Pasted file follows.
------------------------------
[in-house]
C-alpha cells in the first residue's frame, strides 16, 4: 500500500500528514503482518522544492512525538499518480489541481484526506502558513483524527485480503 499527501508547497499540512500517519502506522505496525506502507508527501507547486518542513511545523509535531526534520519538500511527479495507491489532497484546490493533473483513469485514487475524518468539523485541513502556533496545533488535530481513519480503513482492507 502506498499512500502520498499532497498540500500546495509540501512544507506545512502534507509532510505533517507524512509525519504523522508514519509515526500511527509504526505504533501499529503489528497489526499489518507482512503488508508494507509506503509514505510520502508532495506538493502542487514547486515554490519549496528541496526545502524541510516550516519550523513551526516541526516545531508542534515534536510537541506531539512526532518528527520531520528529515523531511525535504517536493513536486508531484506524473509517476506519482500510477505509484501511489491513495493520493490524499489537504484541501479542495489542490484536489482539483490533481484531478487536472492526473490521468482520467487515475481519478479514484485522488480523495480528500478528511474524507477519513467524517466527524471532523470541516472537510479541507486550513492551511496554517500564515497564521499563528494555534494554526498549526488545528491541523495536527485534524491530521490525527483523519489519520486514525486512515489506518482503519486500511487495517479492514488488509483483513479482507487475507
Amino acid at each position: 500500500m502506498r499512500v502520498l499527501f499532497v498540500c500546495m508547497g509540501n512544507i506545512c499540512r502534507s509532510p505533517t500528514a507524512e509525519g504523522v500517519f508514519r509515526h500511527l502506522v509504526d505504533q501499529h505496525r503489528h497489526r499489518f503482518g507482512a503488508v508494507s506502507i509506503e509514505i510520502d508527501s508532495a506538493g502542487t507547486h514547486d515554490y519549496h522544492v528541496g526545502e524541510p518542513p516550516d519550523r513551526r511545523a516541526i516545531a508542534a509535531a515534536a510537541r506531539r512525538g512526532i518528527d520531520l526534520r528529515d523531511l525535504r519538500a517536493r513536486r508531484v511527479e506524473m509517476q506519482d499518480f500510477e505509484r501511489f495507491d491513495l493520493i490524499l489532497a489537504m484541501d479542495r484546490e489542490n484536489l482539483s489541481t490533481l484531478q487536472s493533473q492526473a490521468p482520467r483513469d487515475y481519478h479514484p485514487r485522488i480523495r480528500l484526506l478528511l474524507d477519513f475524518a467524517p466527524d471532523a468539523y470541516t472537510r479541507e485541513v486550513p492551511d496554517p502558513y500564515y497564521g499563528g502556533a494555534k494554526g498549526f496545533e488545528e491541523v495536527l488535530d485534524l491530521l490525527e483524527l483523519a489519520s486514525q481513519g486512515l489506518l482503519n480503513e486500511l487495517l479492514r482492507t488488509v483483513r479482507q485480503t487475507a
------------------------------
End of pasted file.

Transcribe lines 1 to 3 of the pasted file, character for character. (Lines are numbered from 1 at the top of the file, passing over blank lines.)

[in-house]
C-alpha cells in the first residue's frame, strides 16, 4: 500500500500528514503482518522544492512525538499518480489541481484526506502558513483524527485480503 499527501508547497499540512500517519502506522505496525506502507508527501507547486518542513511545523509535531526534520519538500511527479495507491489532497484546490493533473483513469485514487475524518468539523485541513502556533496545533488535530481513519480503513482492507 502506498499512500502520498499532497498540500500546495509540501512544507506545512502534507509532510505533517507524512509525519504523522508514519509515526500511527509504526505504533501499529503489528497489526499489518507482512503488508508494507509506503509514505510520502508532495506538493502542487514547486515554490519549496528541496526545502524541510516550516519550523513551526516541526516545531508542534515534536510537541506531539512526532518528527520531520528529515523531511525535504517536493513536486508531484506524473509517476506519482500510477505509484501511489491513495493520493490524499489537504484541501479542495489542490484536489482539483490533481484531478487536472492526473490521468482520467487515475481519478479514484485522488480523495480528500478528511474524507477519513467524517466527524471532523470541516472537510479541507486550513492551511496554517500564515497564521499563528494555534494554526498549526488545528491541523495536527485534524491530521490525527483523519489519520486514525486512515489506518482503519486500511487495517479492514488488509483483513479482507487475507
Amino acid at each position: 500500500m502506498r499512500v502520498l499527501f499532497v498540500c500546495m508547497g509540501n512544507i506545512c499540512r502534507s509532510p505533517t500528514a507524512e509525519g504523522v500517519f508514519r509515526h500511527l502506522v509504526d505504533q501499529h505496525r503489528h497489526r499489518f503482518g507482512a503488508v508494507s506502507i509506503e509514505i510520502d508527501s508532495a506538493g502542487t507547486h514547486d515554490y519549496h522544492v528541496g526545502e524541510p518542513p516550516d519550523r513551526r511545523a516541526i516545531a508542534a509535531a515534536a510537541r506531539r512525538g512526532i518528527d520531520l526534520r528529515d523531511l525535504r519538500a517536493r513536486r508531484v511527479e506524473m509517476q506519482d499518480f500510477e505509484r501511489f495507491d491513495l493520493i490524499l489532497a489537504m484541501d479542495r484546490e489542490n484536489l482539483s489541481t490533481l484531478q487536472s493533473q492526473a490521468p482520467r483513469d487515475y481519478h479514484p485514487r485522488i480523495r480528500l484526506l478528511l474524507d477519513f475524518a467524517p466527524d471532523a468539523y470541516t472537510r479541507e485541513v486550513p492551511d496554517p502558513y500564515y497564521g499563528g502556533a494555534k494554526g498549526f496545533e488545528e491541523v495536527l488535530d485534524l491530521l490525527e483524527l483523519a489519520s486514525q481513519g486512515l489506518l482503519n480503513e486500511l487495517l479492514r482492507t488488509v483483513r479482507q485480503t487475507a